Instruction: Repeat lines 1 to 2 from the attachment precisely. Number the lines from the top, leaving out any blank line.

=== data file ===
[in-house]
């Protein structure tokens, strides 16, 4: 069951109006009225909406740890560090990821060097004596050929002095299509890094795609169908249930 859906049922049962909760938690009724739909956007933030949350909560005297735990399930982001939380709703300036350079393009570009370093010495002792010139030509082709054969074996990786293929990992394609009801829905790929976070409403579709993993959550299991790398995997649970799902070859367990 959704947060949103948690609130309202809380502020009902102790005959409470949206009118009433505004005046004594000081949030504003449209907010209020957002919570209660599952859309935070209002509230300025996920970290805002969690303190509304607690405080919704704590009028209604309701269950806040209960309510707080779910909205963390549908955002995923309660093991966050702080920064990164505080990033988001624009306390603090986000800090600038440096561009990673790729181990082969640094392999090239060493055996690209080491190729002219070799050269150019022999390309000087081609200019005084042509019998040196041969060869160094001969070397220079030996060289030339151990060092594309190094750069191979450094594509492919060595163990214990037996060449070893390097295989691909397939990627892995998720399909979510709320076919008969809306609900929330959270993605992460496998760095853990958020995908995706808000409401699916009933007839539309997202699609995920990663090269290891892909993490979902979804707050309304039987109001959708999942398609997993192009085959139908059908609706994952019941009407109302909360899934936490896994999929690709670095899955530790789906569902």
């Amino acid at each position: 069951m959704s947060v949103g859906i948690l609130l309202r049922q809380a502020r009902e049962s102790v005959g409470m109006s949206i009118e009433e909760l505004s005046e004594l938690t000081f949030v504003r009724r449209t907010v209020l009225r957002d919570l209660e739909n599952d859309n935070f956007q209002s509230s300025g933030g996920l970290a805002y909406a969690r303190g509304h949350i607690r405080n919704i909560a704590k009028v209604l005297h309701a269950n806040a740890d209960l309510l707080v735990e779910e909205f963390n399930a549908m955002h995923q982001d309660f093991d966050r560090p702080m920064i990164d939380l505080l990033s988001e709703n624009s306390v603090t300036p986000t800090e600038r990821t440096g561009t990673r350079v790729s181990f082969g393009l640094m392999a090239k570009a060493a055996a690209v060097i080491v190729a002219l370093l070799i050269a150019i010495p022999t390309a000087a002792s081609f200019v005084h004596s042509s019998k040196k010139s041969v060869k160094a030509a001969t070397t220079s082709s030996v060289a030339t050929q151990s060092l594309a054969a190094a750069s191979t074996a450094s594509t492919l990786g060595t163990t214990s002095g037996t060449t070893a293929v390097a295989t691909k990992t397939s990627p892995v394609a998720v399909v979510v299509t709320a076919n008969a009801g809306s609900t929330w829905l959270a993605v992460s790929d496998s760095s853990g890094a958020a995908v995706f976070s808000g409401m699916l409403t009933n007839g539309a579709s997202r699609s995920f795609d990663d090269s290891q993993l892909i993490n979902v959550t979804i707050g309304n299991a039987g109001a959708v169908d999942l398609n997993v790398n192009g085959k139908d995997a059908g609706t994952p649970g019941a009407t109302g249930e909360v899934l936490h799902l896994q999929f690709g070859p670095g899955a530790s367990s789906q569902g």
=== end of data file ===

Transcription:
[in-house]
């Protein structure tokens, strides 16, 4: 069951109006009225909406740890560090990821060097004596050929002095299509890094795609169908249930 859906049922049962909760938690009724739909956007933030949350909560005297735990399930982001939380709703300036350079393009570009370093010495002792010139030509082709054969074996990786293929990992394609009801829905790929976070409403579709993993959550299991790398995997649970799902070859367990 959704947060949103948690609130309202809380502020009902102790005959409470949206009118009433505004005046004594000081949030504003449209907010209020957002919570209660599952859309935070209002509230300025996920970290805002969690303190509304607690405080919704704590009028209604309701269950806040209960309510707080779910909205963390549908955002995923309660093991966050702080920064990164505080990033988001624009306390603090986000800090600038440096561009990673790729181990082969640094392999090239060493055996690209080491190729002219070799050269150019022999390309000087081609200019005084042509019998040196041969060869160094001969070397220079030996060289030339151990060092594309190094750069191979450094594509492919060595163990214990037996060449070893390097295989691909397939990627892995998720399909979510709320076919008969809306609900929330959270993605992460496998760095853990958020995908995706808000409401699916009933007839539309997202699609995920990663090269290891892909993490979902979804707050309304039987109001959708999942398609997993192009085959139908059908609706994952019941009407109302909360899934936490896994999929690709670095899955530790789906569902």